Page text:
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Unformatted text preview: MAC1147: Quiz #5
09/29/2009
In the topright corner of a clean sheet of paper, write your name, UFID,
and section number. Please use a pen with blue or black ink. When you are
nished, FOLD your paper in half lengthwise and write your name on the
back.
√
1
and g (x) = x. Find f (g (x)) and state its domain.
x−1
√
1
f (g (x)) = f ( x) = √
. To nd the domain of f (g (x)), we must
x−2
√
take the intersection of the domain of g (x) = x, which is [0, ∞), with
1
, which is x = 4. So the domain of g (f (x)) is
the domain of √
x−2
[0, 4) ∪ (4, ∞). 1. Let f (x) = x−1
. Use f −1 (x) to nd the range of f .
x+2
y−1
x−1
f (x) = y =
⇒x=
⇒ x(y +2) = y −1 ⇒ xy +2x = y −1 ⇒
x+2
y+2
−2x − 1
xy − y = −2x − 1 ⇒ y (x − 1) = −2x − 1 ⇒ y = f −1 (x) =
. The
x−1
range of f (x) is simply the domain of f −1 (x), which is (−∞, 1) ∪ (1, ∞). 2. Let f (x) = 3. The grade a student receives on an exam varies inversely with the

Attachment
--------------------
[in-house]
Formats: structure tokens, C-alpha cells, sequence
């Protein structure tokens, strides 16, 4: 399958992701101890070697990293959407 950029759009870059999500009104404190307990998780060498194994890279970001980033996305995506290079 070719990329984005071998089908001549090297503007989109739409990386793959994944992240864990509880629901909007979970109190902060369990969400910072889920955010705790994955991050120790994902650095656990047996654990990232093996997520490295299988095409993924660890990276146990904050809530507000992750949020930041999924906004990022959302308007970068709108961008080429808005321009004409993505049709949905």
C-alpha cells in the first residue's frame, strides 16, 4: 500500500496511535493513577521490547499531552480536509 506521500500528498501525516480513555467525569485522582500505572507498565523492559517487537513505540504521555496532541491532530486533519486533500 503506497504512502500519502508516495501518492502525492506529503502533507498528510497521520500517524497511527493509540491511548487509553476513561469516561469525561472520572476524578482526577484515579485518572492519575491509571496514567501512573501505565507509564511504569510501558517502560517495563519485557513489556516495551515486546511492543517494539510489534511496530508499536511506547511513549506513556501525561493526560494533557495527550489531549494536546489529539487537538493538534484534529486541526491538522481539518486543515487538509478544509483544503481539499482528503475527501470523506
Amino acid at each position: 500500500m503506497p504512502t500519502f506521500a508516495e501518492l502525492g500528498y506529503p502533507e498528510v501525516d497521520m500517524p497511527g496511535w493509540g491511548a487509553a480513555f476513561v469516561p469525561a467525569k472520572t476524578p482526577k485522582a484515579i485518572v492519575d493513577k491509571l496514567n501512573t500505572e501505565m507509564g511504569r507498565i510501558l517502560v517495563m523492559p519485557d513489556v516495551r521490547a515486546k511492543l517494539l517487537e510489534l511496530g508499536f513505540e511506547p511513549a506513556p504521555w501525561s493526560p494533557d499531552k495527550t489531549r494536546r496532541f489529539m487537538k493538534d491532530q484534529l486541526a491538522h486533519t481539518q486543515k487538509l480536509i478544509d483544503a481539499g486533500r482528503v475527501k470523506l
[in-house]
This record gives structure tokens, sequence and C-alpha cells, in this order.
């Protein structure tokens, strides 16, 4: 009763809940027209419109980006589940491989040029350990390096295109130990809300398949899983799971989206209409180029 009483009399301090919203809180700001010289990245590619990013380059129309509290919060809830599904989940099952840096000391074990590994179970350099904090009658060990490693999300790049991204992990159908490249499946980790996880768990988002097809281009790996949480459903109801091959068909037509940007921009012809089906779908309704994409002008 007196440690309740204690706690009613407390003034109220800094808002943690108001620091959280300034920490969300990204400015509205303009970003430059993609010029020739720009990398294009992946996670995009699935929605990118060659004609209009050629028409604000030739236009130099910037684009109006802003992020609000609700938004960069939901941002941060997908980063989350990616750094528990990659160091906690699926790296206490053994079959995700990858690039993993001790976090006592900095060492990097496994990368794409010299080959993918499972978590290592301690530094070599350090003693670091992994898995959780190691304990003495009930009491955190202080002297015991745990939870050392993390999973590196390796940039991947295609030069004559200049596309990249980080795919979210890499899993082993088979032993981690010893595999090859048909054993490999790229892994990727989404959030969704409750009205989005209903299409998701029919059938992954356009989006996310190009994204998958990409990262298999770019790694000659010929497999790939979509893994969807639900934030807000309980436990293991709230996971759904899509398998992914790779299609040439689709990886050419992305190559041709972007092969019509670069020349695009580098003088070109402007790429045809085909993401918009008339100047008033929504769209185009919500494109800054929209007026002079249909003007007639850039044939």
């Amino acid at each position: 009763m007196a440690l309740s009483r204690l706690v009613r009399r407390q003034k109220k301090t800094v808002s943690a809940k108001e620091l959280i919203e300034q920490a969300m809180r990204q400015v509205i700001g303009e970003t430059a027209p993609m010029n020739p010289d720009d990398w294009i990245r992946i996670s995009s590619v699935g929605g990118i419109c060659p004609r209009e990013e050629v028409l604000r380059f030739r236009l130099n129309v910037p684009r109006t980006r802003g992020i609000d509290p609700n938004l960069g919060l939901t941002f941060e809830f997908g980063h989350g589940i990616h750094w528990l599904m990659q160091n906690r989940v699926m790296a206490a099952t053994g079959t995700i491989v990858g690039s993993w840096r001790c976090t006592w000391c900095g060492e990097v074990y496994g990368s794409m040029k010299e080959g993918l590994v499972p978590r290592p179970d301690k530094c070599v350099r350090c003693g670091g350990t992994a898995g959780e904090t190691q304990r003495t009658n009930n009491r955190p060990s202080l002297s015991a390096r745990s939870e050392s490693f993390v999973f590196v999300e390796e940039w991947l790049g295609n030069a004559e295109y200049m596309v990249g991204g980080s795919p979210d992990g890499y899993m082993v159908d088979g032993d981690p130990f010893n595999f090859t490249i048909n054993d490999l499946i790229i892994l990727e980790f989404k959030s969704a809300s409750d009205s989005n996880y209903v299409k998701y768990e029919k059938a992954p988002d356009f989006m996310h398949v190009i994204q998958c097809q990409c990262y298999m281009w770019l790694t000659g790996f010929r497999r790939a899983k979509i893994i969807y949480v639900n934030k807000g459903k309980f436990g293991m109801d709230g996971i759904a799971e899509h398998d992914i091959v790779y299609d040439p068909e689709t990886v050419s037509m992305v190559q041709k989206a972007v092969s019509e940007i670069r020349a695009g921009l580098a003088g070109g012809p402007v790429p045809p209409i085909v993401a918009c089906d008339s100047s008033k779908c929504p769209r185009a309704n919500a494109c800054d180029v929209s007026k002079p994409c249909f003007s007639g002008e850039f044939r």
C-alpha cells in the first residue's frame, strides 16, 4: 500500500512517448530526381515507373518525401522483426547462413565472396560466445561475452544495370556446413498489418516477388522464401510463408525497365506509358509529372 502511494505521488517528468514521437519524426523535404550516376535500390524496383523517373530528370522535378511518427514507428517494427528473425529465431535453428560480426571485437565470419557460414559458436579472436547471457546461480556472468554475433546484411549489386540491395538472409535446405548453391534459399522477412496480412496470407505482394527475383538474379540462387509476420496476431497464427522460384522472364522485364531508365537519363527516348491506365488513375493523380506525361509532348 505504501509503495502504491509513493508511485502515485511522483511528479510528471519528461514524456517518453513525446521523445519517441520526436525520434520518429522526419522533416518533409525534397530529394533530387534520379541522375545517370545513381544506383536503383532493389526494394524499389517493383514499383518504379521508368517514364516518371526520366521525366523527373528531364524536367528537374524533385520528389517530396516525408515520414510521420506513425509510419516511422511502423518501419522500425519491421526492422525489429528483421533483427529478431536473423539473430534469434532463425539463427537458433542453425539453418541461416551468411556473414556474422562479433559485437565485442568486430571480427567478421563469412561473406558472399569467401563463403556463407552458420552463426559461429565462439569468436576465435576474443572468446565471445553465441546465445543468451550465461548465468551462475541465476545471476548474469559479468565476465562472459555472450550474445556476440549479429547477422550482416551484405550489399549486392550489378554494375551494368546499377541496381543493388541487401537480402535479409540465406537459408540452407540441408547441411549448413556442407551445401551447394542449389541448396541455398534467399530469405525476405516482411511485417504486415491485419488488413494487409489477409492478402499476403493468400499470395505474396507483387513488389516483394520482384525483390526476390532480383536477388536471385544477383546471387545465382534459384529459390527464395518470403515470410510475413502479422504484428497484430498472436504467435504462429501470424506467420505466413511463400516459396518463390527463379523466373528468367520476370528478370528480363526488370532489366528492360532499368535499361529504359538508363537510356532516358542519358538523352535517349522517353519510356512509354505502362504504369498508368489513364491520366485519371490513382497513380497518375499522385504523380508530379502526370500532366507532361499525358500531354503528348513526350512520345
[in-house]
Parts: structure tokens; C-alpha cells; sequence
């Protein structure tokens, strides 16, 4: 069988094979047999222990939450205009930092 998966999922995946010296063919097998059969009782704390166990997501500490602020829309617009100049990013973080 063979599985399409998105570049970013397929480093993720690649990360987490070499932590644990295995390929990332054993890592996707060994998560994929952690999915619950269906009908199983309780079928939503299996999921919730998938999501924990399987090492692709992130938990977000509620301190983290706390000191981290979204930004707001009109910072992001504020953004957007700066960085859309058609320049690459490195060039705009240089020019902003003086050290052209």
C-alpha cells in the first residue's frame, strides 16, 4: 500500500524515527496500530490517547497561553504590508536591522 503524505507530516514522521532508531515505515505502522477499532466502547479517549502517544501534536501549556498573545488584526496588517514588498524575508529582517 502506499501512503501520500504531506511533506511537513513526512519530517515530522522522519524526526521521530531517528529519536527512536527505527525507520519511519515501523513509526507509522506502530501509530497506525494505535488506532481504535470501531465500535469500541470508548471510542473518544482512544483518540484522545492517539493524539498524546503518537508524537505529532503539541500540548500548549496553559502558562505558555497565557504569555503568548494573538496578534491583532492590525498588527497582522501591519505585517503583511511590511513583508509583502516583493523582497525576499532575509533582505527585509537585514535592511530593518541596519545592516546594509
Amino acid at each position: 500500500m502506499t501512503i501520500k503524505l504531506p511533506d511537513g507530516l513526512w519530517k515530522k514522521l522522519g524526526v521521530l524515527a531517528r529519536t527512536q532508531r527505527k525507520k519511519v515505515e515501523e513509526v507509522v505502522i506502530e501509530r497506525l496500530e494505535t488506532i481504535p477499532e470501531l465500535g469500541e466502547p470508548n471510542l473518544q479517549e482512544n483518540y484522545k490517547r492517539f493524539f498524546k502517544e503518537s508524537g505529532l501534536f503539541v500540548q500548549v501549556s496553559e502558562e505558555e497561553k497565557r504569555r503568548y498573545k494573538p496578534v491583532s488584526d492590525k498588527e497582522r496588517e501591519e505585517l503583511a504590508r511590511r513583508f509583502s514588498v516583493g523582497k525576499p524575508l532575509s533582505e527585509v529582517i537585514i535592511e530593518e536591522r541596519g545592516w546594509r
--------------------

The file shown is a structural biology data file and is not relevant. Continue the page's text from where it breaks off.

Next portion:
number of hours per week spent on Facebook. If a student who spends
20 hours per week on Facebook earned a 60% on the exam, how many
hours were spent on Facebook by a student who earned a 90%?
k The inverse proportionality gives that y = , where y is the exam
x
grade and x is hours spent on Facebook. The 2nd sentence gives the
1 relation 60 = 1800
k
⇒ k = 1800. We then have 90 =
⇒ x = 20.
20
x 2 ...
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This note was uploaded on 12/27/2011 for the course MAC 1147 taught by Professor German during the Summer '08 term at University of Florida.
 Summer '08
 GERMAN
 Calculus

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